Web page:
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Arabian Journal for Science and Engineering

, Volume 44, Issue 7, pp 6217–6229 | Cite as

Understanding the Reaction Mechanism of Lithium–Sulfur Batteries by In Situ/Operando X-ray Absorption Spectroscopy

  • Liang Zhang
  • Jinghua GuoEmail author
Review - Chemistry
  • 67 Downloads

Abstract

Because of the high theoretical energy density of \(2600\, \hbox {Wh kg}^{-1}\), lithium–sulfur (Li–S) batteries are regarded as one of the most promising energy storage technologies to meet the increasing requirement from personal devices to automobiles. However, the practical application of Li–S batteries is still challenging due to technical obstacles, such as low sulfur utilization and poor lifetime. Therefore, understanding the electrode reaction mechanism is of critical importance to further improve the battery performance and lifetime. Here, we review recent progress in the application of in situ and operando X-ray absorption spectroscopy in characterizing Li–S batteries. We discuss in detail how this advanced technique helps researchers understand the redox process of the electrode materials as well as the influence of polymer binder and electrolyte additive on the polysulfide shuttle effect, which provide valuable information for designing better Li–S batteries. A general conclusion and critical further research directions are also provided at the end.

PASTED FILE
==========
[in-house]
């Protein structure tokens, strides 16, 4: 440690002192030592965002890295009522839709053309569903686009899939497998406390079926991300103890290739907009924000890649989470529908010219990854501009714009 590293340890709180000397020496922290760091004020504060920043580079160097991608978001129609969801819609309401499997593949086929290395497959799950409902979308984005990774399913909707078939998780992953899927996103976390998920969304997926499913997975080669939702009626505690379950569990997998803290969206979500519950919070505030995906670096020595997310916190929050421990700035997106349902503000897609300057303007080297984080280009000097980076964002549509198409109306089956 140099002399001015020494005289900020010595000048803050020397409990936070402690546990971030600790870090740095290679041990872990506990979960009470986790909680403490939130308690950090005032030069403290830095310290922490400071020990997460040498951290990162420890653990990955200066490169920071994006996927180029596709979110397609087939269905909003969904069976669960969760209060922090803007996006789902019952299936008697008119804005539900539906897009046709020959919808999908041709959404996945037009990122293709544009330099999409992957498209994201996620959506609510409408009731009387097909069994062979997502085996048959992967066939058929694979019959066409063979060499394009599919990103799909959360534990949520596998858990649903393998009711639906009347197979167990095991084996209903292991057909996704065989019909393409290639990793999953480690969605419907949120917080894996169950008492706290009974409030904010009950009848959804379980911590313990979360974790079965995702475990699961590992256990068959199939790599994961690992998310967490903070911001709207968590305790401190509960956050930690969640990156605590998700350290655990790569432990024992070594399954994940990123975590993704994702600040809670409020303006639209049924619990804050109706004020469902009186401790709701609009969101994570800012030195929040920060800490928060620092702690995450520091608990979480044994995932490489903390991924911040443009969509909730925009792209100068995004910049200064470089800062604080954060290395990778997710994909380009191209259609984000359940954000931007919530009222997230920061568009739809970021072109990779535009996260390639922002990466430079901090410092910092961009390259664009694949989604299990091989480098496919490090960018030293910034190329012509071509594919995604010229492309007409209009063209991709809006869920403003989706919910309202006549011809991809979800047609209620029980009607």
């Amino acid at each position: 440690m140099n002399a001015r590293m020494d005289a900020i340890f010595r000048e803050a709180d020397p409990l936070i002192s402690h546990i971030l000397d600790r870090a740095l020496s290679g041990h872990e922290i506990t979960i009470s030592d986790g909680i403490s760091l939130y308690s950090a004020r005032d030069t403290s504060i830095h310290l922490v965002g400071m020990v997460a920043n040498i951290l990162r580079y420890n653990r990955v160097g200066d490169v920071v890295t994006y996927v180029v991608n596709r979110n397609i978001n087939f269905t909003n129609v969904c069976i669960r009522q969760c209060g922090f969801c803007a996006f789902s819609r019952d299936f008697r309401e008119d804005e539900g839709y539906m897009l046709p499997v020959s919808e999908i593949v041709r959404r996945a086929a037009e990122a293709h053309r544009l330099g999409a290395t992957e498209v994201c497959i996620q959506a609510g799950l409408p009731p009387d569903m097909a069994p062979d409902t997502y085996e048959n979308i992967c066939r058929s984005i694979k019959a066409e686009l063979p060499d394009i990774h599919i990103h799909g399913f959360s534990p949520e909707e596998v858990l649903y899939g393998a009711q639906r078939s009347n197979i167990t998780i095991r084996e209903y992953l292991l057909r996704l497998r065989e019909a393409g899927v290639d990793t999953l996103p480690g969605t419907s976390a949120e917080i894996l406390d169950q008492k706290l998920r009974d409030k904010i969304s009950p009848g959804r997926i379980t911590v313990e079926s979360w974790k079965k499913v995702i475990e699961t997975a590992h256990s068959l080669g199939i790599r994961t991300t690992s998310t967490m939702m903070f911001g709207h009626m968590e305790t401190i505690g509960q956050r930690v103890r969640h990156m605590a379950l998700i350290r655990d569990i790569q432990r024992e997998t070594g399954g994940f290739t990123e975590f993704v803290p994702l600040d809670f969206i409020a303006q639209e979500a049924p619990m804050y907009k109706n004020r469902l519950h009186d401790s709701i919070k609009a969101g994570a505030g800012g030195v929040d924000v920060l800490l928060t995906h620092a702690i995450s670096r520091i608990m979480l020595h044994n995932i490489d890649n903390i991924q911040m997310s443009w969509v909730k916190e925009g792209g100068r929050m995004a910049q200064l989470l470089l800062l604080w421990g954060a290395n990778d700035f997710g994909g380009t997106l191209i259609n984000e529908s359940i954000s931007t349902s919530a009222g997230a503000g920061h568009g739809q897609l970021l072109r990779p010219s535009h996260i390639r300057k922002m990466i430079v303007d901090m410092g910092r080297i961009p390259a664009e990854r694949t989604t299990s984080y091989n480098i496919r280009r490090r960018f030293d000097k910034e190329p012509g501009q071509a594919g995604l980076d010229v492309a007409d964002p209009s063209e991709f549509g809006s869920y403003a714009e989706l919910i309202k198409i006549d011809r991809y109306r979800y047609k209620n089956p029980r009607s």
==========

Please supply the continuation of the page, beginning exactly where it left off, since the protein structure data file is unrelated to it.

Keywords

X-ray absorption spectroscopy Lithium–sulfur (Li–S) batteries In situ and operando Polymer binder Electrolyte additive Redox mechanism 

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Notes

Acknowledgements

The work at the Advanced Light Source of the Lawrence Berkeley National Laboratory was supported by the Director, Office of Science, Office of Basic Energy Sciences, of the US Department of Energy under Contract No. DE-AC02-05CH11231. This work was supported as part of the Joint Center for Energy Storage Research, an Energy Innovation Hub funded by the US Department of Energy, Office of Science, Basic Energy Sciences.

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Copyright information

© King Fahd University of Petroleum & Minerals 2019

Authors and Affiliations

  1. 1.Advanced Light SourceLawrence Berkeley National LaboratoryBerkeleyUSA

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